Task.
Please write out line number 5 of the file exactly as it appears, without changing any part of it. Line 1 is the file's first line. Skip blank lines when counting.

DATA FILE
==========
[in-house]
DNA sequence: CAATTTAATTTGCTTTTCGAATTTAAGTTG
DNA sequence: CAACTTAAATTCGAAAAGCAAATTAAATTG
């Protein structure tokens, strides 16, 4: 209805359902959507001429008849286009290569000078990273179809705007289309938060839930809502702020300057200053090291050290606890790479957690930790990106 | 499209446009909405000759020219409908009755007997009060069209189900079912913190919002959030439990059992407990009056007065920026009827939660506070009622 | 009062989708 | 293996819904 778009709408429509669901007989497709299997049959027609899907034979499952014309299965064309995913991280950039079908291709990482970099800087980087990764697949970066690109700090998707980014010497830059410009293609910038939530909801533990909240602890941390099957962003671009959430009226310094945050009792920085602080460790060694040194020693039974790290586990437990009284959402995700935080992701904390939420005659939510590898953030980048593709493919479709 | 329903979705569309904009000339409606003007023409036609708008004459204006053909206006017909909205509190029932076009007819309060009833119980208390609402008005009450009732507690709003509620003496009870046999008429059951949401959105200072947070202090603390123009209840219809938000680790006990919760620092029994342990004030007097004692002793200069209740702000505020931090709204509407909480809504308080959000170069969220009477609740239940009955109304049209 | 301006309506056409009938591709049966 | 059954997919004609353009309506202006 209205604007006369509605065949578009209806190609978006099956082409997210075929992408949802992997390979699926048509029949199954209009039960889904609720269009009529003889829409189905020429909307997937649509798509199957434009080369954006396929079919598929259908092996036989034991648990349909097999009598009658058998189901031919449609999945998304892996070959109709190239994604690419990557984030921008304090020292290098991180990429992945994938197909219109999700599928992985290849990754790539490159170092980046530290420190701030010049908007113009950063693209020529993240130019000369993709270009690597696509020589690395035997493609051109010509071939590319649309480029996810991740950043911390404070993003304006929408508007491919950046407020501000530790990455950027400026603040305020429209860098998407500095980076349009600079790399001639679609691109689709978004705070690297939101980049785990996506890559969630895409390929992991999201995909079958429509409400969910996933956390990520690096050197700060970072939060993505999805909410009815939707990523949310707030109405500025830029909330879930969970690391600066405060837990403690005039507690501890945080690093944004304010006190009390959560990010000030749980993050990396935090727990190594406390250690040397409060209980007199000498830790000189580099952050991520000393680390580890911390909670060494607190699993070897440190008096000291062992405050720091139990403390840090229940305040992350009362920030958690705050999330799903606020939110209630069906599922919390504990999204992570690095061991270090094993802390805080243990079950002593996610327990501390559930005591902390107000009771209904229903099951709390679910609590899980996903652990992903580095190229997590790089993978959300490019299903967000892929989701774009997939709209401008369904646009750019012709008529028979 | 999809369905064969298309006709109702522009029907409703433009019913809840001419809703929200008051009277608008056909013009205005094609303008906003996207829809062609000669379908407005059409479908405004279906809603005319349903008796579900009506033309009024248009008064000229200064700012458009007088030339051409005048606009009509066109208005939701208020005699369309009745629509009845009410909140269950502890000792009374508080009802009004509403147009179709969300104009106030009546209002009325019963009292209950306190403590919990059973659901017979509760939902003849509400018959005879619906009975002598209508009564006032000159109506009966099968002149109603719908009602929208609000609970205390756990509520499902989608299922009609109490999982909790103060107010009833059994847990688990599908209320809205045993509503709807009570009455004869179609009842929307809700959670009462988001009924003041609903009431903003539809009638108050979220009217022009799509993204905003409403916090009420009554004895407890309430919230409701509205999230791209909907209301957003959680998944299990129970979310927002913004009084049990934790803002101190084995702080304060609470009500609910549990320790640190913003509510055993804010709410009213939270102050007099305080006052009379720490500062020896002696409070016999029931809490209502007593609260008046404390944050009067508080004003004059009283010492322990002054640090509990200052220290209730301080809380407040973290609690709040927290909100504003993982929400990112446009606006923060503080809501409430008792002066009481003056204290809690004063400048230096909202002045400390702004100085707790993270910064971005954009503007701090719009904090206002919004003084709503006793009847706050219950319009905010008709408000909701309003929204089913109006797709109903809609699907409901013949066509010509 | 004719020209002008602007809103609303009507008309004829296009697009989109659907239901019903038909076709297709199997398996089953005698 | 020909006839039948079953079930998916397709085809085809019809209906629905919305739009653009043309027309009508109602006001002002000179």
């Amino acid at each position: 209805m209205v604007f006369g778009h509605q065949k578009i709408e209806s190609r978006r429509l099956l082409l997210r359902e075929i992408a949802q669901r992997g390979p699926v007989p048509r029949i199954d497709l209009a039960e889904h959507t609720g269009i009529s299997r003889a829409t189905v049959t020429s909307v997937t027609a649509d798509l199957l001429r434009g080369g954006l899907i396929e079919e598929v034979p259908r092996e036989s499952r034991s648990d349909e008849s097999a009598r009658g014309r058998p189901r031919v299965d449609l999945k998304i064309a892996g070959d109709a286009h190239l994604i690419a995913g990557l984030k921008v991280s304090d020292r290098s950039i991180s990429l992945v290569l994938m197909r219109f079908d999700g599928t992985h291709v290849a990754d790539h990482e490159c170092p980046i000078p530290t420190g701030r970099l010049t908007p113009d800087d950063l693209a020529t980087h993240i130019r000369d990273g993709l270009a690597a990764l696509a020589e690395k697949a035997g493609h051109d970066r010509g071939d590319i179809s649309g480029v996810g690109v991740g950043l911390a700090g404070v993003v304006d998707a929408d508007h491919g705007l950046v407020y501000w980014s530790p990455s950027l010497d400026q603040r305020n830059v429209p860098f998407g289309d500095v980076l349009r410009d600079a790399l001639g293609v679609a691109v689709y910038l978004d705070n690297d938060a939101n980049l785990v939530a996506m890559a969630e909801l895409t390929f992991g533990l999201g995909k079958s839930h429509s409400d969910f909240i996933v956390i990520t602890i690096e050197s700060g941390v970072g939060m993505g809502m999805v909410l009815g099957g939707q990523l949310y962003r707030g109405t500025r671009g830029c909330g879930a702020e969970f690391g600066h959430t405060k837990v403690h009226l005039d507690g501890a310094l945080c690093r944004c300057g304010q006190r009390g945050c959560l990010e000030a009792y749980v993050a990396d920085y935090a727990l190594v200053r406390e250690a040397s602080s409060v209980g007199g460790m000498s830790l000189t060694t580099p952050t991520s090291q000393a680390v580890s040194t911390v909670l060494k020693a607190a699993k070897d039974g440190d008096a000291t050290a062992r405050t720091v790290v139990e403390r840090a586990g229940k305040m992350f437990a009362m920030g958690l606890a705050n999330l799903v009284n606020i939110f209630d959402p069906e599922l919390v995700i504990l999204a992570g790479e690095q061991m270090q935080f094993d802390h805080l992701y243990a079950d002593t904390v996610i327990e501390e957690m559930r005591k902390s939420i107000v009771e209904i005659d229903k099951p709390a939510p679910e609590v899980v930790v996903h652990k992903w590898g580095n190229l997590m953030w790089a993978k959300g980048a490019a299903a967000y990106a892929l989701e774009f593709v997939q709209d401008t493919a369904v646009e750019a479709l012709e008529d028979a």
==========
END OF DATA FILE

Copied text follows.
């Amino acid at each position: 209805m209205v604007f006369g778009h509605q065949k578009i709408e209806s190609r978006r429509l099956l082409l997210r359902e075929i992408a949802q669901r992997g390979p699926v007989p048509r029949i199954d497709l209009a039960e889904h959507t609720g269009i009529s299997r003889a829409t189905v049959t020429s909307v997937t027609a649509d798509l199957l001429r434009g080369g954006l899907i396929e079919e598929v034979p259908r092996e036989s499952r034991s648990d349909e008849s097999a009598r009658g014309r058998p189901r031919v299965d449609l999945k998304i064309a892996g070959d109709a286009h190239l994604i690419a995913g990557l984030k921008v991280s304090d020292r290098s950039i991180s990429l992945v290569l994938m197909r219109f079908d999700g599928t992985h291709v290849a990754d790539h990482e490159c170092p980046i000078p530290t420190g701030r970099l010049t908007p113009d800087d950063l693209a020529t980087h993240i130019r000369d990273g993709l270009a690597a990764l696509a020589e690395k697949a035997g493609h051109d970066r010509g071939d590319i179809s649309g480029v996810g690109v991740g950043l911390a700090g404070v993003v304006d998707a929408d508007h491919g705007l950046v407020y501000w980014s530790p990455s950027l010497d400026q603040r305020n830059v429209p860098f998407g289309d500095v980076l349009r410009d600079a790399l001639g293609v679609a691109v689709y910038l978004d705070n690297d938060a939101n980049l785990v939530a996506m890559a969630e909801l895409t390929f992991g533990l999201g995909k079958s839930h429509s409400d969910f909240i996933v956390i990520t602890i690096e050197s700060g941390v970072g939060m993505g809502m999805v909410l009815g099957g939707q990523l949310y962003r707030g109405t500025r671009g830029c909330g879930a702020e969970f690391g600066h959430t405060k837990v403690h009226l005039d507690g501890a310094l945080c690093r944004c300057g304010q006190r009390g945050c959560l990010e000030a009792y749980v993050a990396d920085y935090a727990l190594v200053r406390e250690a040397s602080s409060v209980g007199g460790m000498s830790l000189t060694t580099p952050t991520s090291q000393a680390v580890s040194t911390v909670l060494k020693a607190a699993k070897d039974g440190d008096a000291t050290a062992r405050t720091v790290v139990e403390r840090a586990g229940k305040m992350f437990a009362m920030g958690l606890a705050n999330l799903v009284n606020i939110f209630d959402p069906e599922l919390v995700i504990l999204a992570g790479e690095q061991m270090q935080f094993d802390h805080l992701y243990a079950d002593t904390v996610i327990e501390e957690m559930r005591k902390s939420i107000v009771e209904i005659d229903k099951p709390a939510p679910e609590v899980v930790v996903h652990k992903w590898g580095n190229l997590m953030w790089a993978k959300g980048a490019a299903a967000y990106a892929l989701e774009f593709v997939q709209d401008t493919a369904v646009e750019a479709l012709e008529d028979a």